As far as the interrogations are concerned, all that remains an official secret is the information we gained as a result. Some of his defenders say the unseen memos are inconclusive, which only raises the question why they won’t let the American people decide that for themselves. I saw that information as vice president, and I reviewed some of it again at the National Archives last month. I’ve formally asked that it be declassified so the American people can see the intelligence we obtained, the things we learned and the consequences for national security. And as you may have heard, last week that request was formally rejected. It’s worth recalling that ultimate power of declassification belongs to the president himself. President Obama has used his declassification power to reveal what happened in the interrogation of terrorists. Now let him use that same power to show Americans what did not happen, thanks to the good work of our intelligence officials.

Weakness calling itself strength 0

 On the signing by President Obama of an executive order to close the terrorist-holding prison at Guantanamo Bay within a year, Ben Johnson writes:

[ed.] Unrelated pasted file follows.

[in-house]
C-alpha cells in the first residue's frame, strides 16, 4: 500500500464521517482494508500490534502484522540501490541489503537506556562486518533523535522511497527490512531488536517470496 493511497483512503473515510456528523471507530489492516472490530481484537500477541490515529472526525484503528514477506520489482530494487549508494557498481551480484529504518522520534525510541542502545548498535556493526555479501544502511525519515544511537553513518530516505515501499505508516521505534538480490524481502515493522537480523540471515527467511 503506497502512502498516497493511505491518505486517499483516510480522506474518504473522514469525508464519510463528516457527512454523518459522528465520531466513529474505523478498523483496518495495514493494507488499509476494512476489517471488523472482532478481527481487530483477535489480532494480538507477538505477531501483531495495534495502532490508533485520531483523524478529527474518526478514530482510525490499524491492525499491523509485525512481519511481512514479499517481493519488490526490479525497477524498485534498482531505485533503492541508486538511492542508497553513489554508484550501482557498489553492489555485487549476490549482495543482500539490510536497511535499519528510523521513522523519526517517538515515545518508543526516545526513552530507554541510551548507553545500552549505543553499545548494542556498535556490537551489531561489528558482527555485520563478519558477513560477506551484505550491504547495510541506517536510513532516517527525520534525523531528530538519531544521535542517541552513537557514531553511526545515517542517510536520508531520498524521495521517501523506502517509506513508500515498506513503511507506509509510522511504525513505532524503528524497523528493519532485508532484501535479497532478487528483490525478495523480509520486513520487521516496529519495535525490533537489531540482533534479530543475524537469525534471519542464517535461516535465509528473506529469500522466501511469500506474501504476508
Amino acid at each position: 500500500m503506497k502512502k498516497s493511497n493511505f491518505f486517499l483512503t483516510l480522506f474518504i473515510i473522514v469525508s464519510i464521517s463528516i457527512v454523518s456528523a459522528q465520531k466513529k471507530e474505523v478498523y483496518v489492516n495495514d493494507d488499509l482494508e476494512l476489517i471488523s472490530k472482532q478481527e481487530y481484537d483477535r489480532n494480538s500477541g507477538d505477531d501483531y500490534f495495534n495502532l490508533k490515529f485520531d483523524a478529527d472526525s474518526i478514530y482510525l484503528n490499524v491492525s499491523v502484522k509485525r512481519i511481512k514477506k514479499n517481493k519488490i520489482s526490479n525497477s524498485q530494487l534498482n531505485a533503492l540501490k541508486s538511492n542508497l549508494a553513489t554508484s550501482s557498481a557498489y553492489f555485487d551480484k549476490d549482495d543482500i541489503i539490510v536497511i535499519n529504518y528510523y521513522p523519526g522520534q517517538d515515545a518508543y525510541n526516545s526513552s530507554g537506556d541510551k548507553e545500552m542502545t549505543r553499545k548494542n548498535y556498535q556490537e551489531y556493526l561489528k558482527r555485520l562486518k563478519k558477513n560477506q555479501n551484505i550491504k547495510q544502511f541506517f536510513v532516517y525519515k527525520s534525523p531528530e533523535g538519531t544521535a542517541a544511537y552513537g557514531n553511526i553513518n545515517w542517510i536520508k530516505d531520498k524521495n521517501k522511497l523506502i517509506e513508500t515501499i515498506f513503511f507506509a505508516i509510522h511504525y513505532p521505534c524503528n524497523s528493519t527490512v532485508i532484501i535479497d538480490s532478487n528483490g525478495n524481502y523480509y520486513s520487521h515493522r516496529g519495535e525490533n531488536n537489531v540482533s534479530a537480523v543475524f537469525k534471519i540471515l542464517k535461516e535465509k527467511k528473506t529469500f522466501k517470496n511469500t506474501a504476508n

At the signing ceremony Thursday, Obama said, "The message that we are sending around the world is that the United States intends to prosecute the ongoing struggle against violence and terrorism, and we are going to do so vigilantly, we are going to do so effectively, and we are going to do so in a manner that is consistent with our values and our ideals." 

The actual message Obama sent is that the United States now places "world opinion" above its own well-being; that the commander-in-chief of the War on Terror is willing to grant the other side tactical advantages; that the leader of the free world acts on image without thinking out the practical consequences his actions might have for his country or his soldiers. The only silver lining is the president’s hypocrisy. Thursday’s signing ceremony was the triumph of style over substance, of emotional masturbation over hard-headed analysis, of the politics of guilt over the duty of self-defense. It was certainly no way to inaugurate a new era of responsibility.

Posted under Commentary by Jillian Becker on Friday, January 23, 2009